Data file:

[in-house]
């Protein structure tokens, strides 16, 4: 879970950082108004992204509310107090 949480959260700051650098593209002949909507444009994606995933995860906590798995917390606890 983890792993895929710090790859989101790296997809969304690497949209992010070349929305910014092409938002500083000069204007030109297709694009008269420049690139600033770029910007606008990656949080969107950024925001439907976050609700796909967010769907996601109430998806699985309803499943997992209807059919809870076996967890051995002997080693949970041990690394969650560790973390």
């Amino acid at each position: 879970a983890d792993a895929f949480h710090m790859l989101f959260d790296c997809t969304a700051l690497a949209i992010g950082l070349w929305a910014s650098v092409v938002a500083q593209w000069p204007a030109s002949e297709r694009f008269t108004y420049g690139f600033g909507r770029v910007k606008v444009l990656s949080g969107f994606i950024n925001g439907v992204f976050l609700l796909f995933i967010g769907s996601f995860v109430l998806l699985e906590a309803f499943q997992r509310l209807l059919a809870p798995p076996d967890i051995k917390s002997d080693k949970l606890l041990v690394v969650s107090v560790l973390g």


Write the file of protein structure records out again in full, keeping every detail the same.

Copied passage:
[in-house]
């Protein structure tokens, strides 16, 4: 879970950082108004992204509310107090 949480959260700051650098593209002949909507444009994606995933995860906590798995917390606890 983890792993895929710090790859989101790296997809969304690497949209992010070349929305910014092409938002500083000069204007030109297709694009008269420049690139600033770029910007606008990656949080969107950024925001439907976050609700796909967010769907996601109430998806699985309803499943997992209807059919809870076996967890051995002997080693949970041990690394969650560790973390």
């Amino acid at each position: 879970a983890d792993a895929f949480h710090m790859l989101f959260d790296c997809t969304a700051l690497a949209i992010g950082l070349w929305a910014s650098v092409v938002a500083q593209w000069p204007a030109s002949e297709r694009f008269t108004y420049g690139f600033g909507r770029v910007k606008v444009l990656s949080g969107f994606i950024n925001g439907v992204f976050l609700l796909f995933i967010g769907s996601f995860v109430l998806l699985e906590a309803f499943q997992r509310l209807l059919a809870p798995p076996d967890i051995k917390s002997d080693k949970l606890l041990v690394v969650s107090v560790l973390g």